- to a given word to increase or decrease its “importance” in the resulting positional text embeddings and therefore in the final generation. You can also wrap phrases: for example, if you generate
пейзаж Сан-Франциско Сальвадора Дали, маслом на холстеand instead you get
фотореалистичный Сан-Францискоyou can wrap the artistic part of the prompt like –
пейзаж Сан-Франциско Сальвадора Дали (маслом на холсте)+++to make Stable Diffusion behave as expected. In my testing, wrappers eliminate most of the problems with prompts introduced in Stable Diffusion 2.0 and above, especially with increased image-to-query precision values (classifier-free guidance) (default Guidance_scale equal to 7.5; I prefer to use 13).
In all examples generated by the model LoRA this article uses
guide_scaleequal to 13.
LoRA the Explorer
But what matters most is support. Dreambooth LoRAwhich makes it possible to create “custom” Stable Diffusion models. dreambooth is a method of fine-tuning Stable Diffusion on a very small set of source images and a trigger keyword, allowing the “concept” from those images to be used in other contexts with a given keyword.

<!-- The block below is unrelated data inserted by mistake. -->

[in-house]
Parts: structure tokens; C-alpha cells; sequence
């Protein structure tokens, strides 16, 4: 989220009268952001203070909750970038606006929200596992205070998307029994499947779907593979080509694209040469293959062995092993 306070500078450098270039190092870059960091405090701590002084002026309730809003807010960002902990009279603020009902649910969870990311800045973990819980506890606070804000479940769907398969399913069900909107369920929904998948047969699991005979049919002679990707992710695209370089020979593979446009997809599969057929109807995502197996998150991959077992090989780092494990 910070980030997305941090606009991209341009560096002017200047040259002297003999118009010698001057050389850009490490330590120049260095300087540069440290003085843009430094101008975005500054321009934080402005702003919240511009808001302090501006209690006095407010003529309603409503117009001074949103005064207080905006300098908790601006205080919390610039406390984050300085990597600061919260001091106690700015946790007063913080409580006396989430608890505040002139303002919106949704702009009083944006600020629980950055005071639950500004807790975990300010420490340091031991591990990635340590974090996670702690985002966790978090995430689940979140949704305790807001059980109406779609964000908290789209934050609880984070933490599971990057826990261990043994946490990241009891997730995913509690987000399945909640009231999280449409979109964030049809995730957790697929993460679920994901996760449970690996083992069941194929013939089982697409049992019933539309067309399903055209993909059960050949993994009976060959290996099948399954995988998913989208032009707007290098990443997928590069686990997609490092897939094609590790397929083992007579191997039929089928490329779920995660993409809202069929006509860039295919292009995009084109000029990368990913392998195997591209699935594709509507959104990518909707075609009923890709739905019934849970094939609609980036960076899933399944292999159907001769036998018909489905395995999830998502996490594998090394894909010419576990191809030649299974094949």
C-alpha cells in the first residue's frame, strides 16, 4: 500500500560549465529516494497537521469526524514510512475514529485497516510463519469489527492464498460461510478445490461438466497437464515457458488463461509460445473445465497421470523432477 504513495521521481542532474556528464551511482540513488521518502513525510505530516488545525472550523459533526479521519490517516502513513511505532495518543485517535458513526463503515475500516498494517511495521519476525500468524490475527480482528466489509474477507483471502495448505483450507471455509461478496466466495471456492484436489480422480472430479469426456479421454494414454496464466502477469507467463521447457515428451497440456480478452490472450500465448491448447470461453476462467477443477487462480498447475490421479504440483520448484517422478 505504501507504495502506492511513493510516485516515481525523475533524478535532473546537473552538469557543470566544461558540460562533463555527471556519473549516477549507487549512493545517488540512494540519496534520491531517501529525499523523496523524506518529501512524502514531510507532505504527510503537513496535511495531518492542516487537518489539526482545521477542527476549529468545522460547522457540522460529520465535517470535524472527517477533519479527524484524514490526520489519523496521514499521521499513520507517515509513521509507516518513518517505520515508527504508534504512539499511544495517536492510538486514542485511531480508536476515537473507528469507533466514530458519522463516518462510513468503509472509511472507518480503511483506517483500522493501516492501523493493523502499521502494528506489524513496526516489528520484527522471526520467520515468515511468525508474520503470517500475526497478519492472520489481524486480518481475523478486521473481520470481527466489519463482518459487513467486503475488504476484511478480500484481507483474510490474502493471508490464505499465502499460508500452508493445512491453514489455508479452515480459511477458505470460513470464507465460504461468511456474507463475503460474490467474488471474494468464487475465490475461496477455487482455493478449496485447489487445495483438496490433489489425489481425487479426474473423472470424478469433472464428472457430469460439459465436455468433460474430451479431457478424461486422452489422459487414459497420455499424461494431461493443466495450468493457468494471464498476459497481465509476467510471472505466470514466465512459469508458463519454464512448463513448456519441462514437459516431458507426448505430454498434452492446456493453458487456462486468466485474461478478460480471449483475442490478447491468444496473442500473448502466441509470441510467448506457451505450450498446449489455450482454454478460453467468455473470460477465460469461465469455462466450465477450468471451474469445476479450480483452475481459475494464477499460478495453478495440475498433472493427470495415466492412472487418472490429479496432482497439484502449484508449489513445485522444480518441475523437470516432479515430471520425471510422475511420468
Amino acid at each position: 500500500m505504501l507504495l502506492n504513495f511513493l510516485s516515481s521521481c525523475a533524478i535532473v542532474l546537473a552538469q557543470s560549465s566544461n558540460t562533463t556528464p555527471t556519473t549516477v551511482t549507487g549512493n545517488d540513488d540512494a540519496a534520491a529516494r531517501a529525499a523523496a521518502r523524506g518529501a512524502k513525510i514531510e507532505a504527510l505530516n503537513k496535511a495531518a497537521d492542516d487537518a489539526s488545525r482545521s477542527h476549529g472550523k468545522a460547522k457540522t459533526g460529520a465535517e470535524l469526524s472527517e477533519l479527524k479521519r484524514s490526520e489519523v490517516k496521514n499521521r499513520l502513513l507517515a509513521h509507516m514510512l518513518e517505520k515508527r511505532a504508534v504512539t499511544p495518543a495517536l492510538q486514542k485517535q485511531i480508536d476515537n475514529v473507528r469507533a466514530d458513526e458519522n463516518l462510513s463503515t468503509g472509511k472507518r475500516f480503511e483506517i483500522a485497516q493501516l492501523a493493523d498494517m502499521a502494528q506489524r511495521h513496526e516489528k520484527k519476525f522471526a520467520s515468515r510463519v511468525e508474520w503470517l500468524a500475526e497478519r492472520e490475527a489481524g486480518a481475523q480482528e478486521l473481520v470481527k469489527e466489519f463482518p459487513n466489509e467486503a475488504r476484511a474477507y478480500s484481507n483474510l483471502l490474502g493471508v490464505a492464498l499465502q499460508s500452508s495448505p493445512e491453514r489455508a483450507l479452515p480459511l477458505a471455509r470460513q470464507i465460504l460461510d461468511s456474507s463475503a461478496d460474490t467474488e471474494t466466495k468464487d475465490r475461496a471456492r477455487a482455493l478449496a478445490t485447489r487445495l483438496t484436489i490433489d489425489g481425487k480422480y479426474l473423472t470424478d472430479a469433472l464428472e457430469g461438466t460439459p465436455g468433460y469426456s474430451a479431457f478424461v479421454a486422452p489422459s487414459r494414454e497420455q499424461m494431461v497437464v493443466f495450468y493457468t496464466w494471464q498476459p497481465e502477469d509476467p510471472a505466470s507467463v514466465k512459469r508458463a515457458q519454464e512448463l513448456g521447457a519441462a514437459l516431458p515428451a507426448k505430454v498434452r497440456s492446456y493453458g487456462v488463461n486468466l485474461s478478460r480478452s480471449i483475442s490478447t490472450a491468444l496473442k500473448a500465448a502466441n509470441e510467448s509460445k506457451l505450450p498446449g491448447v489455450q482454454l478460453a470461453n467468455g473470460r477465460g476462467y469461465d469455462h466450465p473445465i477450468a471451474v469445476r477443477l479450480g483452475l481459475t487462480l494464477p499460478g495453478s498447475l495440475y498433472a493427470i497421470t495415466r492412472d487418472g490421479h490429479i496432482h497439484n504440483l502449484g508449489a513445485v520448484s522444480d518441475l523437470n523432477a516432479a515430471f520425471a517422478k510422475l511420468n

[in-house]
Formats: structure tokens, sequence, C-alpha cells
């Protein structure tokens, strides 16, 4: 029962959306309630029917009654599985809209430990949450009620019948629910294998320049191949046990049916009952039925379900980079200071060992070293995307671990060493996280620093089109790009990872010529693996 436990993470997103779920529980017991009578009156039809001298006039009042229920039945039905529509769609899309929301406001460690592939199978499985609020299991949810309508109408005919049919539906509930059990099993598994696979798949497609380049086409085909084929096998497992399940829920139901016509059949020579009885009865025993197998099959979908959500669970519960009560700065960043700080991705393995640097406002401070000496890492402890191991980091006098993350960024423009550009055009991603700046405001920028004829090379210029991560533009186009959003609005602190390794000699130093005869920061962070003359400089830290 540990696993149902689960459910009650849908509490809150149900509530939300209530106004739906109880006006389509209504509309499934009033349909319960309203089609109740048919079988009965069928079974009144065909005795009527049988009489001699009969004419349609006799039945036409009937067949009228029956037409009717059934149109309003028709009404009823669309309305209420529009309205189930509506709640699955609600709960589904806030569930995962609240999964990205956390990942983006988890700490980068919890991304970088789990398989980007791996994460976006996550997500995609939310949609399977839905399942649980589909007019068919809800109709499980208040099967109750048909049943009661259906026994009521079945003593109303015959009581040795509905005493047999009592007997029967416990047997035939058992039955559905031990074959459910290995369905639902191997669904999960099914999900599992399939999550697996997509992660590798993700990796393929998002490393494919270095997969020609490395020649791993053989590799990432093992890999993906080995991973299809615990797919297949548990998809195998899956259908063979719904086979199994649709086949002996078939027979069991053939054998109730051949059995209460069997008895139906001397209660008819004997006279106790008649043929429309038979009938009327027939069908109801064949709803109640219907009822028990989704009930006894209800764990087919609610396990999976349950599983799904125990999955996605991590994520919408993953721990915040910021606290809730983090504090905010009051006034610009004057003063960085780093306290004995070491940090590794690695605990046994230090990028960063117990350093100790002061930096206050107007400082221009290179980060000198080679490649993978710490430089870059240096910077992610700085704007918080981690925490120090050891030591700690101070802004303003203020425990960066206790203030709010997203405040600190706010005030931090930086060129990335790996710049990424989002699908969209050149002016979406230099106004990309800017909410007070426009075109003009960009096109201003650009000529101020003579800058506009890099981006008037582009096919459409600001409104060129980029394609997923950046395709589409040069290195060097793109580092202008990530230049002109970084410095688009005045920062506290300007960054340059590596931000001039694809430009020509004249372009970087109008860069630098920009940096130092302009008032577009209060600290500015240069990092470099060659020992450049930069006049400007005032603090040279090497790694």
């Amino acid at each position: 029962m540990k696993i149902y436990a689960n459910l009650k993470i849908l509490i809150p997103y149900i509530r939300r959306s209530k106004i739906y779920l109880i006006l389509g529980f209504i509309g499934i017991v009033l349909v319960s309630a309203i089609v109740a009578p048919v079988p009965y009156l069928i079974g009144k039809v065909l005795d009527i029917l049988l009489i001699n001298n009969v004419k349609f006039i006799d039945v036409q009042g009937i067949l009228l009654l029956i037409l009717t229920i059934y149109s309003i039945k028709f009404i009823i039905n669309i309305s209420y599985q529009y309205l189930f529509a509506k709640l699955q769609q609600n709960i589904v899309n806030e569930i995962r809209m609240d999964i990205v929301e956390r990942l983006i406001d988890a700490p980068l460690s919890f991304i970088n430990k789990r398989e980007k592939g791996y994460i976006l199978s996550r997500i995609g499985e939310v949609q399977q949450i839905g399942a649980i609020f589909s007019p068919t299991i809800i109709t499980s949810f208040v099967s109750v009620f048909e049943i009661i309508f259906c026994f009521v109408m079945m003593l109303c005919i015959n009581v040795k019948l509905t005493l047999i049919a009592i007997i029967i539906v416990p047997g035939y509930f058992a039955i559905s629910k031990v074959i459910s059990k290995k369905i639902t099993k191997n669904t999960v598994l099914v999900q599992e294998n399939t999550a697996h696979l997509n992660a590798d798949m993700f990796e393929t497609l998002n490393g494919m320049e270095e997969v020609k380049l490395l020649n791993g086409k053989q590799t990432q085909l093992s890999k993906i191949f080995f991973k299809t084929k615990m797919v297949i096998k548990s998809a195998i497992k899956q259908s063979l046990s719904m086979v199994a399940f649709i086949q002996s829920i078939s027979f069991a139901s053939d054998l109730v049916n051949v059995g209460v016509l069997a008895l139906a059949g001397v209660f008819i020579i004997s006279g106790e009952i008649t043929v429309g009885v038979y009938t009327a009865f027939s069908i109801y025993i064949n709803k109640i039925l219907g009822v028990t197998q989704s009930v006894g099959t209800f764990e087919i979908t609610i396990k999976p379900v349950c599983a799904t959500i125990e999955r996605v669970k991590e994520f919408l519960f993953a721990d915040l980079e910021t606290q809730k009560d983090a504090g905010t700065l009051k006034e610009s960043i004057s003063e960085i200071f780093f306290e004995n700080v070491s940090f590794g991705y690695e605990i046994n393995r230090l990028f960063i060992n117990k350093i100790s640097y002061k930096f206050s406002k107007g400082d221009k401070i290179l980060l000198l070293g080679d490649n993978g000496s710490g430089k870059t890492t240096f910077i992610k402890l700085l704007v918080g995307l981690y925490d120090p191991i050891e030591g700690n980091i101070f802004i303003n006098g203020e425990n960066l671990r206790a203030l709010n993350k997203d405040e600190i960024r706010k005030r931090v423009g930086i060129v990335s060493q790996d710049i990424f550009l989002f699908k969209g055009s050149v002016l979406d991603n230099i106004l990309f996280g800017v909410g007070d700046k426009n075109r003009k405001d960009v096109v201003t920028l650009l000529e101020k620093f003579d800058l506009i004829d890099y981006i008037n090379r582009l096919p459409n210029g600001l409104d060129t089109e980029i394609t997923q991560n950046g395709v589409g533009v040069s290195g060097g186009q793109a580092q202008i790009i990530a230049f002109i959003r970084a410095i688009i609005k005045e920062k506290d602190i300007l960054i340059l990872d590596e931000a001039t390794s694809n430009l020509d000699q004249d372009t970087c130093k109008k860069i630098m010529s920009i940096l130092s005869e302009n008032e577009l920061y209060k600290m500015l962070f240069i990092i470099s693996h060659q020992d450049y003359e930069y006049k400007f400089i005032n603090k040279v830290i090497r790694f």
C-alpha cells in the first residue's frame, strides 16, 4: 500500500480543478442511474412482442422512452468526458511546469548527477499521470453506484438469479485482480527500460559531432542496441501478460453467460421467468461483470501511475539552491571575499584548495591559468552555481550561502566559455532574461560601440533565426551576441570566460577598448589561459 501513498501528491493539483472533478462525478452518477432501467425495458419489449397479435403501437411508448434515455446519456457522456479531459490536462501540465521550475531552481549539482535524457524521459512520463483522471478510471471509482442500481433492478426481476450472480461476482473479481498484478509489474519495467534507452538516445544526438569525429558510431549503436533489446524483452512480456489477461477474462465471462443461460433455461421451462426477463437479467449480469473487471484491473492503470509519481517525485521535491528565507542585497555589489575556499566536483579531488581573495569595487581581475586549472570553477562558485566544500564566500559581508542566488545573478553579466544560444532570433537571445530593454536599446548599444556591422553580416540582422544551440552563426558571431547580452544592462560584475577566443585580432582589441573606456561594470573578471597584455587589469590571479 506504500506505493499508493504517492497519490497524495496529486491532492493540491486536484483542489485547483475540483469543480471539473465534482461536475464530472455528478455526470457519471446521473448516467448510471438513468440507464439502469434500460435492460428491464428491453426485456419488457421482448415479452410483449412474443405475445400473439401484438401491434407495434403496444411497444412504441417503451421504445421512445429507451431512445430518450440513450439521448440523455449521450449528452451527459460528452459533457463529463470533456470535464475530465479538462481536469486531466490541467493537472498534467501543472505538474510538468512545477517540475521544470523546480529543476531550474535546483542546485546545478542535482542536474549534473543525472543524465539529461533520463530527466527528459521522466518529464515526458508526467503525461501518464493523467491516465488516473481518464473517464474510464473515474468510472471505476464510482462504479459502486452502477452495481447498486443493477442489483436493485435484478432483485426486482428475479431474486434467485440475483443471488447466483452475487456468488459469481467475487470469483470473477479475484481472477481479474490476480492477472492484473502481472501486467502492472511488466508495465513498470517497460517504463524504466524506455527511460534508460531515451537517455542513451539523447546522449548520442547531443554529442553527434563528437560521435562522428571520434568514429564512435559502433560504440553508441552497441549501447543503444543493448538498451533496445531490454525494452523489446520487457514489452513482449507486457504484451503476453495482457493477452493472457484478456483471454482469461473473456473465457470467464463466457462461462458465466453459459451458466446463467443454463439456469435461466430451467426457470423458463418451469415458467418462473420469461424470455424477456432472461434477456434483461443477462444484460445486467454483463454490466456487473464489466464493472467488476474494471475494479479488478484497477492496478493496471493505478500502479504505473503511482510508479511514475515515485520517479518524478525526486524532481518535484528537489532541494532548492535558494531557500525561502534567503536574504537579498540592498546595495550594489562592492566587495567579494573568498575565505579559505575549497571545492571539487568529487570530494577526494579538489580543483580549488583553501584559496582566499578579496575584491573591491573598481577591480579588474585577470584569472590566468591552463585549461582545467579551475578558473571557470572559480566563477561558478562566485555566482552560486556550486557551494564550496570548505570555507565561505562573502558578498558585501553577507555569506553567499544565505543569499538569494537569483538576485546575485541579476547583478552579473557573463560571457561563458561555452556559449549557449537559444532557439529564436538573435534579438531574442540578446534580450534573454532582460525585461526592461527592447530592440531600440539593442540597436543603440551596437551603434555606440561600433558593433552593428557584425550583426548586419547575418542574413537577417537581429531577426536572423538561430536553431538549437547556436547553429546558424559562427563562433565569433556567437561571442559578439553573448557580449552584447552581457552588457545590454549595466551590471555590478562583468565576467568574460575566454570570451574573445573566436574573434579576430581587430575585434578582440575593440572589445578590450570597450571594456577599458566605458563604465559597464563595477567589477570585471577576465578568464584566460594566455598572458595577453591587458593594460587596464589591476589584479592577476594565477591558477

Training Stable Diffusion, even small versions of the model, requires many expensive GPUs to train for hours. This is where they appear LoRA: Instead, a small adapter for the visual model is trained, which can be done on one cheap GPU in 10 minutes, and the quality of the final model + LoRA is comparable to full fine-tuning (colloquially, when people refer to Stable Diffusion fine-tuning, usually this means creating LoRA ). Trained LoRA is a small discrete binary, making it easy to share with others or in repositories such as Civitai. A slight downside to LoRA is that you can only have one style in one LoRA adapter: you can combine multiple LoRAs to get the benefits of all, but that’s a delicate science.
Before Stable Diffusion LoRs became widespread, there was text inversion, which allows the text encoder to extract the concept, but takes hours to train and the results can be clunky. In a previous post, I trained text inversion on a comic dataset – Ugly Sonic, since it was not in the original Stable Diffusion dataset and would therefore be unique. The results of the final model were mixed.